To better understand the discussion below, the best thing to do is to read it in parallel with the simplest possible example: Schrödinger picture example: quantum harmonic oscillator.

The state of a quantum system is a vector of unit length in a Hilbert space. TODO why Hilbert Space.

"Making a measurement" for an observable means applying a self-adjoint operator to the state, and after a measurement is done:Those last two rules are also known as the Born rule.

- the state collapses to an eigenvector of the self adjoint operator
- the result of the measurement is the eigenvalue of the self adjoint operator
- the probability of a given result happening when the spectrum is discrete is proportional to the modulus of the projection on that eigenvector.For continuous spectra such as that of the position operator in most systems, e.g. Schrödinger equation for a free one dimensional particle, the projection on each individual eigenvalue is zero, i.e. the probability of one absolutely exact position is zero. To get a non-zero result, measurement has to be done on a continuous range of eigenvectors (e.g. for position: "is the particle present between x=0 and x=1?"), and you have to integrate the probability over the projection on a continuous range of eigenvalues.In such continuous cases, the probability collapses to an uniform distribution on the range after measurement.The continuous position operator case is well illustrated at: Video 8. "Visualization of Quantum Physics (Quantum Mechanics) by udiprod (2017)"

Self adjoint operators are chosen because they have the following key properties:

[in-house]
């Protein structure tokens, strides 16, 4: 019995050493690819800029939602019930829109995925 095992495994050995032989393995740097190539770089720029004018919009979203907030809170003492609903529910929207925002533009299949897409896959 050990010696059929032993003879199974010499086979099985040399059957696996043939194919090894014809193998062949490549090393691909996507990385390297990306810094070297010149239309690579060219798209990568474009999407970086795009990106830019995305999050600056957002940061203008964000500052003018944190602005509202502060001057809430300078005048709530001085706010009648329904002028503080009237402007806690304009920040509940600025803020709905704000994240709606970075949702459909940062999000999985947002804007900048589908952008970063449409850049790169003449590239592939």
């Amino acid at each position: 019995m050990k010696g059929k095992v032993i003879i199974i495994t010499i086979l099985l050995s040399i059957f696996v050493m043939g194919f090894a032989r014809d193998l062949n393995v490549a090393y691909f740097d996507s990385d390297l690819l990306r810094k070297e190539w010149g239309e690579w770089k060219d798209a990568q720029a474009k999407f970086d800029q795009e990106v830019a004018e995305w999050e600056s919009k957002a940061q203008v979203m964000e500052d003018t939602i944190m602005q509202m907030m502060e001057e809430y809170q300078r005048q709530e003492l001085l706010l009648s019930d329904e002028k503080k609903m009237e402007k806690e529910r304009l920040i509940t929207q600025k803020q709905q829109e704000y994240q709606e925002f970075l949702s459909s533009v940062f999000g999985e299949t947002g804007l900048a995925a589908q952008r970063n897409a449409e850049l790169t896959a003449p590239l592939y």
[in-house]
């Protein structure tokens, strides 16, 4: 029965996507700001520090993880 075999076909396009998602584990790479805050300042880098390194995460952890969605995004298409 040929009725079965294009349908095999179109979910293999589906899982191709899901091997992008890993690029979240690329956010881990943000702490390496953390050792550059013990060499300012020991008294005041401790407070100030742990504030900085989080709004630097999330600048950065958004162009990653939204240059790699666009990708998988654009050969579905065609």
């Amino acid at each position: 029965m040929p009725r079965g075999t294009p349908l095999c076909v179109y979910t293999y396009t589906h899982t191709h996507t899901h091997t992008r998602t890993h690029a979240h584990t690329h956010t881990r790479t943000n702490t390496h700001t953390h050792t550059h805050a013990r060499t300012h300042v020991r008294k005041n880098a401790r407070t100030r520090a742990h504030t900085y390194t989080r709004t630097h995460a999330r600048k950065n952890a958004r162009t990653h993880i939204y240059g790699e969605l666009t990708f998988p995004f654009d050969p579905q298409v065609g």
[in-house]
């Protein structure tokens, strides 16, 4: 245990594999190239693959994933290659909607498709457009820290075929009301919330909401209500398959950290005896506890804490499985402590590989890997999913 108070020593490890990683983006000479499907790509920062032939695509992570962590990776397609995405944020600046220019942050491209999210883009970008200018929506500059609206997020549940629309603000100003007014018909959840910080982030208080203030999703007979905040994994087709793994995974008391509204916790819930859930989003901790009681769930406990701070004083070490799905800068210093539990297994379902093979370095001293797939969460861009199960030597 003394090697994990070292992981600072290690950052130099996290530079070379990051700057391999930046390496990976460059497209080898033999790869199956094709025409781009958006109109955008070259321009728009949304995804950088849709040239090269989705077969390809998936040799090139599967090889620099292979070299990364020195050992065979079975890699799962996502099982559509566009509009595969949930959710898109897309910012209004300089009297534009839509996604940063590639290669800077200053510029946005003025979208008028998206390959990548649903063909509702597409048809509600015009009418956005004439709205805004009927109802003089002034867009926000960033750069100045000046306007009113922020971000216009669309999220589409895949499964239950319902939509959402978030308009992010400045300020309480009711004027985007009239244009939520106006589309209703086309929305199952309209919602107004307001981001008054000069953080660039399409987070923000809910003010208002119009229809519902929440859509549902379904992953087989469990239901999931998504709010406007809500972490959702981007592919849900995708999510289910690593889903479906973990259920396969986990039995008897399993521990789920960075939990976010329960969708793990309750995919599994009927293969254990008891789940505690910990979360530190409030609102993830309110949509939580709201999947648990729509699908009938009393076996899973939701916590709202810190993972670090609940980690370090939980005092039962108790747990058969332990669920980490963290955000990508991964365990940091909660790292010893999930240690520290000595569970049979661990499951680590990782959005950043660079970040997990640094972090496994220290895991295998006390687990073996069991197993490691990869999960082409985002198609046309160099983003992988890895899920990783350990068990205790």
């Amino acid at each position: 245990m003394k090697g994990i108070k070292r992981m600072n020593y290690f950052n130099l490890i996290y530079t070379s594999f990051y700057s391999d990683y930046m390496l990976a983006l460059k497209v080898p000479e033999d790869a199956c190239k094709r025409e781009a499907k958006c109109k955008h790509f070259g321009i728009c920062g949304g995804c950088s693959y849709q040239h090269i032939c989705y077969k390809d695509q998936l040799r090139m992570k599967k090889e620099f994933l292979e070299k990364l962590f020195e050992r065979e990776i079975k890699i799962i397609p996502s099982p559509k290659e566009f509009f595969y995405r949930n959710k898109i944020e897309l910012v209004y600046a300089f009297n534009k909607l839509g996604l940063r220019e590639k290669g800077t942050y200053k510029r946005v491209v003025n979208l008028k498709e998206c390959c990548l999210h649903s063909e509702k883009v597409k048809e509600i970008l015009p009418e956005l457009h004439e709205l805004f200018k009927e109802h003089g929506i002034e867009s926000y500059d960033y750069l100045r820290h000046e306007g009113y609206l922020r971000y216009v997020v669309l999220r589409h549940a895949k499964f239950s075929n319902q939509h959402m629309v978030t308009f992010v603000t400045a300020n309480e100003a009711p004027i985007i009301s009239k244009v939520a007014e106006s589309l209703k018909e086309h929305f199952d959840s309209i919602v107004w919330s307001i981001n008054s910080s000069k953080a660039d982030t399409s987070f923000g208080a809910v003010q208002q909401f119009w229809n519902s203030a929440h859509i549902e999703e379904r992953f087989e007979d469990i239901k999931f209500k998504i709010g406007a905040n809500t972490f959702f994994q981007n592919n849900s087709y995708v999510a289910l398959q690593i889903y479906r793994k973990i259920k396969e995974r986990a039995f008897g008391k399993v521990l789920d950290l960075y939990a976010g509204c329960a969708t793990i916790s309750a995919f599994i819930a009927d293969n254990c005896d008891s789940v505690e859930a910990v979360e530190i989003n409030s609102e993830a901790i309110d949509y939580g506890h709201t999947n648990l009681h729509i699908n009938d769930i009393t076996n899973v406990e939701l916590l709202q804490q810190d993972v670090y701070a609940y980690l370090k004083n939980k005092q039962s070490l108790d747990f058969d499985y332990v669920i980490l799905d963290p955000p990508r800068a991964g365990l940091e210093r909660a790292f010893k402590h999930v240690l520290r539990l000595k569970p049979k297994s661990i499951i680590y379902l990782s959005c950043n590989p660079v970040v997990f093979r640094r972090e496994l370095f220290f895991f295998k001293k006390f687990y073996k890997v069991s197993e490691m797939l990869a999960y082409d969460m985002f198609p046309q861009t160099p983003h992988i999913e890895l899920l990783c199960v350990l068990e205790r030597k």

- their eigenvalues form an orthonormal basis
- they are diagonalizable

Perhaps the easiest case to understand this for is that of spin, which has only a finite number of eigenvalues. Although it is a shame that fully understanding that requires a relativistic quantum theory such as the Dirac equation.

The next steps are to look at simple 1D bound states such as particle in a box and quantum harmonic oscillator.

This naturally generalizes to Schrödinger equation solution for the hydrogen atom.

The solution to the Schrödinger equation for a free one dimensional particle is a bit harder since the possible energies do not make up a countable set.

This formulation was apparently called more precisely Dirac-von Neumann axioms, but it because so dominant we just call it "the" formulation.

Quantum Field Theory lecture notes by David Tong (2007) mentions that:

if you were to write the wavefunction in quantum field theory, it would be a functional, that is a function of every possible configuration of the field $ϕ$.